DRC minister appeals for calm after unrest

Defence minister urges civilians not to join militias to fight rebels as violence continues in the country's east.

    The defence minister in the Democratic Republic of Congo has appealed to panic-striken civilians in the country's east not to form militias to protect themselves after a string of massacres by suspected Ugandan rebels.

    Alexandre Luba Ntambo said on Tuesday that self-defence groups could further complicate the already fragile situation around the town of Beni, where as many as 120 people have been slaughtered in five weeks of night-time rebel raids.

    His call came as the Congolese army, backed UN peacekeeping troops, fought rebels of the Allied Democratic Forces and the National Army for the Liberation of Uganda (ADF-NALU) for a second day on the edge of the town.

    Local officials believe the rebels were "organising themselves" for another attack on Beni when the soldiers came upon them.

    As the fighting raged in the Virunga National Park around the town, families were burying the dead from the last attack when 11 people were killed - mostly hacked to death with machetes - in a raid on Saturday night.

    President Joseph Kabila on Monday chaired a special meeting of the higher defence council in the capital Kinshasa to address the crisis, promising army and police reinforcements for the area.

    He also called for more aid for the thousands of families who have fled their homes since the attacks began.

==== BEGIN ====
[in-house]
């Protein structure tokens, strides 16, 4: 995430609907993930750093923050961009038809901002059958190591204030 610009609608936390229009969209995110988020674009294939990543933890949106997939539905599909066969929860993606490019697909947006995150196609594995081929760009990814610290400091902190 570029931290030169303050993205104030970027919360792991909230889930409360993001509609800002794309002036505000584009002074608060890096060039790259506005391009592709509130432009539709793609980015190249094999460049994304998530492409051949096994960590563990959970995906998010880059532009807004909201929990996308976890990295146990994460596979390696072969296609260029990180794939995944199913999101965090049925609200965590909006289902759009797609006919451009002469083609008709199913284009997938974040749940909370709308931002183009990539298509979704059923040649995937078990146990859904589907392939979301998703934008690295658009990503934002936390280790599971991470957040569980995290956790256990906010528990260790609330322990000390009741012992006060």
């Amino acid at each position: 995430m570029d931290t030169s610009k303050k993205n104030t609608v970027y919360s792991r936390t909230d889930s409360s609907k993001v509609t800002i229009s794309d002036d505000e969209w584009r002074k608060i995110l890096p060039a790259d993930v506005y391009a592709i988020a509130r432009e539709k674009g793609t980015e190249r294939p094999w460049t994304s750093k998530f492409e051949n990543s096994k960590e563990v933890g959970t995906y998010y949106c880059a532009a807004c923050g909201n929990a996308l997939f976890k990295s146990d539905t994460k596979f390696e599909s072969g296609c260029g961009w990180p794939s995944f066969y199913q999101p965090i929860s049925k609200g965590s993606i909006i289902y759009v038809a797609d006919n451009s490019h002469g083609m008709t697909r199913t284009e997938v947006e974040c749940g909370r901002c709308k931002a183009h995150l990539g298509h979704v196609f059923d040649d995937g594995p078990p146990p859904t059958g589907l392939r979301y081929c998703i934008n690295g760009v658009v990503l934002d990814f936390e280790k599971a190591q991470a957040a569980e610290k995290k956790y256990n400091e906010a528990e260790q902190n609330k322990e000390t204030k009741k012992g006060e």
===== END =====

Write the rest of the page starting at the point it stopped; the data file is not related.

Civil society groups claim up to 120 men, women and children have been butchered by the rebels.

     

    Ntambo said those behind the killings would be "brought to justice".

    The massacres led to violent street protests in October against the UN mission, which has a tough mandate to crack down on the many local and foreign armed groups active in the east. 

    ADF-NALU rebels have been pillaging the region from their hideouts in the Ruwenzori mountains that straddle the border with Uganda since being driven out of the country in 1995.

    Local vigilante forces emerged in the 1990s as successive wars swept the vast, mineral-rich central African nation.

    Late last week, Kabila himself visited Beni and vowed to defeat the ADF-NALU, but unimpressed residents on Sunday wrecked a roundabout adorned with a statue of the president.

    Local authorities announced an overnight curfew, but citizens began to meet in several places to form self-defence groups, prompting Beni's mayor, Bwanakawa Nyonyi, to warn them against taking a dangerous path. Security forces
    fired in the air to disperse gatherings around bonfires.

    Nyonyi said that angry residents had lynched a man on Friday taken for a foreign rebel, but when the case was investigated officials found that the victim was an innocent Congolese passing through the area.


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